The perspective gained from simply living life has given seniors the tools they need to continue navigating the global coronavirus pandemic, according to UCLA experts on aging. That’s because when older adults take a moment to reflect, they can draw strength from previous life experiences.
“There’s a good chance you’ve lived through the worst,” said Steven Wallace, a professor in the Department of Community Health Sciences at the UCLA Fielding School of Public Health and an associate director at the UCLA Center for Health Policy Research. “Not necessarily a pandemic but at other times there was a death in the family, or a divorce, or you lost your job, or other things that were painful and you made it through.”
“It provides a level of resilience that younger people don’t have,” Wallace added. “That’s in part why older adults love to talk to young people. ‘Let me tell you about the time that x happened. Let me share my life with you.’
Wallace was drawn to studying aging after spending time with his grandparents as a young adult. He fondly recalls their love and engaging personalities but will never forget what it was like to watch them struggle with health issues related to strokes and breast cancer. Those experiences led him to study aging and think about what he could do to improve the lives of future generations.
“Social isolation has increased among older adults nationally,” Wallace said. “As you grow older… your kids move away, they get jobs.”
In the Black community, Wallace said he understands why many seniors have chosen to isolate themselves during the COVID-19 pandemic. “(COVID-19 related) deaths are more common among African-Americans and Latinos (in Los Angeles County)… It’s a rational response of staying home and staying well.”
However, researchers have found being alone can be just as harmful. It’s important to stay connected.
“Both being and feeling socially isolated, there’s the fact of it and the worry about it, when the two combine that has the same health effects as smoking a pack of cigarettes a day, in terms of longevity,” Wallace shared.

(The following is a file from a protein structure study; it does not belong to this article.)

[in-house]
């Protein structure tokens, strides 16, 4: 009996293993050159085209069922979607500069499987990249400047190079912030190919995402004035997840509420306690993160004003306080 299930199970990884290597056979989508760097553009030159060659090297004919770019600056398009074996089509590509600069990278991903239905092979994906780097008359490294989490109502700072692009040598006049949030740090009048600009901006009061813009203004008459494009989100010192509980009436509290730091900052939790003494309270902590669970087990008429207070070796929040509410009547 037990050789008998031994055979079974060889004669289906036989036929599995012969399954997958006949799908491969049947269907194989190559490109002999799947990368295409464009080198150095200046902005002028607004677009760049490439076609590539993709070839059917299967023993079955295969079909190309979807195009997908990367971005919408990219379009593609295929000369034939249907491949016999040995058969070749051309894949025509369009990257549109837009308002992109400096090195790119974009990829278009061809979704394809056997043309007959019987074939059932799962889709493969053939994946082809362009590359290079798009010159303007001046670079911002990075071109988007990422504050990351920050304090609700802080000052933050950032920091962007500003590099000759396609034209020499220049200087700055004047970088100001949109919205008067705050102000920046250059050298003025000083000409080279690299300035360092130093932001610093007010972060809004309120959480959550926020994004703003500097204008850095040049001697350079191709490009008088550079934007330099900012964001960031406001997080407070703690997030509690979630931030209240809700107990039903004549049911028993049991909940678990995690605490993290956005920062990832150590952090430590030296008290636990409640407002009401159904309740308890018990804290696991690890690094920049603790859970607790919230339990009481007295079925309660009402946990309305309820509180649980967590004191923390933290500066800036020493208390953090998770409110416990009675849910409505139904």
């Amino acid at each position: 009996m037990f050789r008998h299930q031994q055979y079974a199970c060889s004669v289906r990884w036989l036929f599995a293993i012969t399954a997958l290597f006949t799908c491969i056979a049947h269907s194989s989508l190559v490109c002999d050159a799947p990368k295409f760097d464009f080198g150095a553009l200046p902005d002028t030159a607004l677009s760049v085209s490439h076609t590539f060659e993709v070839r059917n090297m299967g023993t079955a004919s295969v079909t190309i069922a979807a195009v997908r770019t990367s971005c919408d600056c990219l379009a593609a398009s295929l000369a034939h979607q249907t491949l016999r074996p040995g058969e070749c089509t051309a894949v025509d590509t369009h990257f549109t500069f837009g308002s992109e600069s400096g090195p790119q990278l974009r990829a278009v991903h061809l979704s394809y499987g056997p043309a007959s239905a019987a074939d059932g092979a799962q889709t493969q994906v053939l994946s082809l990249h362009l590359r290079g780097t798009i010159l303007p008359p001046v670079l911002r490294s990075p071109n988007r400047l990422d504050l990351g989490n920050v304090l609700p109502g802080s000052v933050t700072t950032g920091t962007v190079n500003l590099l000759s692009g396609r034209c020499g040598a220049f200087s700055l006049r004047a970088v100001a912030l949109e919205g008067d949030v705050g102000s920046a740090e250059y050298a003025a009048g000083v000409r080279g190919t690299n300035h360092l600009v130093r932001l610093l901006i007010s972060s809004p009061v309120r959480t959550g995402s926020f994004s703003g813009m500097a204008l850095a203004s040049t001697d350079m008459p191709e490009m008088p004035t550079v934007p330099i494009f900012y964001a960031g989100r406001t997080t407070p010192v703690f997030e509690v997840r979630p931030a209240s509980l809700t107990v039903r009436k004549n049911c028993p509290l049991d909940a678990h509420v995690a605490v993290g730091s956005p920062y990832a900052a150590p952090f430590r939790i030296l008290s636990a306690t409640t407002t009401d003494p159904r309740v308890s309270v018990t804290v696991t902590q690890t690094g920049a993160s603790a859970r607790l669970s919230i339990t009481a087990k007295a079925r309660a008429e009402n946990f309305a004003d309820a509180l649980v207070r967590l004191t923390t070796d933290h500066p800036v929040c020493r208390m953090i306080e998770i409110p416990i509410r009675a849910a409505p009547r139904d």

That’s why he suggests that seniors do everything they can to stay connected to friends and family. Weekly check-in phone calls, video calls and writing letters are great ways to keep in touch with loved ones, yet follow “physical distancing” protocols.
“Anyway you can maintain contact with other people is really important,” Wallace explained.
Meanwhile, experts on aging are encouraging young people to check in with older friends and family on at the very least, a weekly basis. “When you reach that age yourself, you’ll say, ‘Grandma had some great tips’, I wish I had listened to her.”
As winter approaches, Wallace said it is important for seniors to have interpersonal relationships, while continuing to wear face coverings, practice physical distancing and avoid large crowds.
If you can’t survive the holidays without seeing children or grandchildren, Wallace is encouraging people to have small, in-person, intergenerational gatherings outside. That’s a benefit of mild winter weather in Southern California that others across the country may be less likely to implement.
“Do what gives you pleasure and purpose in life. Reading, walking, whatever it is, as long as it does not involve a lot of people in an enclosed space,” Wallace concluded.